Editorial

Going retail

| Updated on: Jan 03, 2022
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RBI’s FSR suggests that banks have pivoted from industrial to retail lending. This brings its own risks

The Reserve Bank of India’s latest Financial Stability Report (FSR) reinforces the message from its recent Trends and Progress of Banking study to paint a sanguine picture of bank financials. Far from being saddled with weakened financials after two waves of Covid, banks have expanded their aggregate profits by 31 per cent in the first half of FY22 helped by higher spreads and treasury gains. This, combined with active fund-raising, helped them to shore up their capital adequacy to 16.6 per cent, far above the regulatory minimum of 9 per cent. Banks are not only sitting pretty now on ample capital cushion but their NPAs are also moderating. It is not surprising then that RBI’s usual stress tests for macro risks such as slowing GDP, worsening inflation, and current account balance, suggested that banks today face limited vulnerability and would not be left with double-digit NPAs or poor capital buffers should such risks crop up. While this is good news for the government, which need not find funds for recapitalisation, the challenge now is to induce banks to step up industrial lending, which holds the key to capex revival and sustained economic growth.

On this score, some of the datasets presented by the FSR make for worrying reading. For one, much of banks’ incremental lending is now flowing to individuals seeking personal loans rather than businesses seeking commercial credit. In FY21, retail loans accounted for as much 64 per cent of all incremental bank credit, while industrial credit shrank by 22 per cent. Trade and agriculture managed a 21 per cent share each, but personal loans displacing all forms of business loans doesn’t appear a healthy trend. Two, even within commercial credit, lending appears to favour PSUs (12.4 per cent growth) while private sector borrowers (5.8 per cent contraction), particularly lower rated ones, seem to be getting the short shrift. Three, disbursements to MSMEs, which had received a boost from the Centre’s ECLG scheme seem to be flagging again, with credit growth at just 1.9 per cent in the September 2021 quarter.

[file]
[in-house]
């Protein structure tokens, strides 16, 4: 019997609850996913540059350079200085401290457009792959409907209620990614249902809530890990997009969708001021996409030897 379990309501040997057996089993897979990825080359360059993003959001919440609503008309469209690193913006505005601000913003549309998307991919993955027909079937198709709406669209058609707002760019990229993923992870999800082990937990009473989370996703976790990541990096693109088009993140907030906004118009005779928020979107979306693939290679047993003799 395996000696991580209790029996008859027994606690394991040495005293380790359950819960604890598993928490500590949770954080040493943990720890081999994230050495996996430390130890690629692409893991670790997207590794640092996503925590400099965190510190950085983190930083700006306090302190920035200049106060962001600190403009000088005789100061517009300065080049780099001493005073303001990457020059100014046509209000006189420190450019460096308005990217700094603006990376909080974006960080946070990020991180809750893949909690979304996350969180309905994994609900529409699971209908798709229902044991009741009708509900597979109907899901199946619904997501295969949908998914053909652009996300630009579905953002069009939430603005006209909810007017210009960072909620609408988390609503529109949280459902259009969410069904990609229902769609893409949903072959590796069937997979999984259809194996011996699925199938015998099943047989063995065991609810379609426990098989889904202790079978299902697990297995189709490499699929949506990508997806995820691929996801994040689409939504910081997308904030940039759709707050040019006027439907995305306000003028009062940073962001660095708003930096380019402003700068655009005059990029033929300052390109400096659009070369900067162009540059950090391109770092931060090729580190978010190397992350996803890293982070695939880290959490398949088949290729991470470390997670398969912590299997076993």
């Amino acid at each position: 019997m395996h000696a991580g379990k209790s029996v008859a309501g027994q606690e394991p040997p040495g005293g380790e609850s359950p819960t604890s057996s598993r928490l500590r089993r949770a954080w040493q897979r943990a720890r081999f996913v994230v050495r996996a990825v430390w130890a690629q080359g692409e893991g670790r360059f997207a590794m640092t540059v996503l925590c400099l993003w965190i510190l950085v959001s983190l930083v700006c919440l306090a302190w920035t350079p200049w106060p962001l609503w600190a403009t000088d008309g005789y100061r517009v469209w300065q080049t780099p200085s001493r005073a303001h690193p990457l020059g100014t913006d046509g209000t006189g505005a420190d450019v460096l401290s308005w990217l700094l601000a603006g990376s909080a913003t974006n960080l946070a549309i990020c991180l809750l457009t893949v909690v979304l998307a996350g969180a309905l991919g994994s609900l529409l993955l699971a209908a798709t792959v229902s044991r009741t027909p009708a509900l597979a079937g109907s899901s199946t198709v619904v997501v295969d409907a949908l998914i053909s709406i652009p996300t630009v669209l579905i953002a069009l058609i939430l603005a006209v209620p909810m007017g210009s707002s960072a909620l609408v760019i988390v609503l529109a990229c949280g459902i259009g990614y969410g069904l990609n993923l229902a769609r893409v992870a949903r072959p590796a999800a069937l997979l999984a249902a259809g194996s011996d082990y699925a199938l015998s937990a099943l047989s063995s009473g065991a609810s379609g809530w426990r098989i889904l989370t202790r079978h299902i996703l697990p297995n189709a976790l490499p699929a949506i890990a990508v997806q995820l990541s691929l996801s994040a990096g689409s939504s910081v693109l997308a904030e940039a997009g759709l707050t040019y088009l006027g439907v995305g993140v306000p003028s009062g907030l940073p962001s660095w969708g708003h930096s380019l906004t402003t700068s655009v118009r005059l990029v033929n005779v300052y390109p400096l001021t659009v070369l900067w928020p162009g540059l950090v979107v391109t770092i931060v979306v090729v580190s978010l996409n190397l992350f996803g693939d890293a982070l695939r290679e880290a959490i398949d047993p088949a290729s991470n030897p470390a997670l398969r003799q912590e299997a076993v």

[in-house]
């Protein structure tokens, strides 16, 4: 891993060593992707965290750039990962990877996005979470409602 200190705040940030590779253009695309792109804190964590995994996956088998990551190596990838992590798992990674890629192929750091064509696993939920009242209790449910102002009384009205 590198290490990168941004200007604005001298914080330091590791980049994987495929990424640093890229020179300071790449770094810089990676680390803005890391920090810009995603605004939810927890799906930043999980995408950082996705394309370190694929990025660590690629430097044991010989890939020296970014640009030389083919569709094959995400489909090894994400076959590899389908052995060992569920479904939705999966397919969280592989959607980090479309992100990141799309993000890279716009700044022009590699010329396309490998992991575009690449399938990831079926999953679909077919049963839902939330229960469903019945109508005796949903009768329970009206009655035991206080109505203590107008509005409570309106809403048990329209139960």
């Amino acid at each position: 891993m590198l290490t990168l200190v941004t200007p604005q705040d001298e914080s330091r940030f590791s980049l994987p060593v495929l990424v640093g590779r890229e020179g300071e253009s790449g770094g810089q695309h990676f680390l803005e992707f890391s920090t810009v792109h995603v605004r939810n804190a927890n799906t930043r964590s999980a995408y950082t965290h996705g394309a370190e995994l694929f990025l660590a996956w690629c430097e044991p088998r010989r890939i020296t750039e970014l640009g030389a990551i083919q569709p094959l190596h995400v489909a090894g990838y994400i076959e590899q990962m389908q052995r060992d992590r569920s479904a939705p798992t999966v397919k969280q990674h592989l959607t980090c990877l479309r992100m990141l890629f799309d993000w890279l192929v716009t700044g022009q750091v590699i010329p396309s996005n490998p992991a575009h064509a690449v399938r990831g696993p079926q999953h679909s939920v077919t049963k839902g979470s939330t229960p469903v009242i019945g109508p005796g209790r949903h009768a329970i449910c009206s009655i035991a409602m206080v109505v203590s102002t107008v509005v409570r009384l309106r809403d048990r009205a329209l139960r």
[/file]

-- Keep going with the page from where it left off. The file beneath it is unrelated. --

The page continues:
While credit flowing to individuals instead of industry may hold out hope for a consumption-driven revival, it is not without its trouble spots. The FSR uses CIBIL TransUnion data to show that the proportion of sub-prime borrowers in consumer loans has edged up from 27.2 per cent in September 2020 to 29.9 per cent in September 2021. Retail loan delinquencies, while not at alarming levels yet, are rising with PSU banks (5.03 per cent), NBFCs (3.77 per cent) and fintech players (4.56 per cent) reporting stress by September. Both lenders and policymakers may need to exercise vigilance on this build-up of stress in retail loans, so that there is no repeat of the earlier experience with industrial loans. The report notes that in emerging market economies, NPAs typically peak 6-8 quarters after a severe recession, so it may be early days to call a victory on the strength of Indian banks.

Published on January 03, 2022

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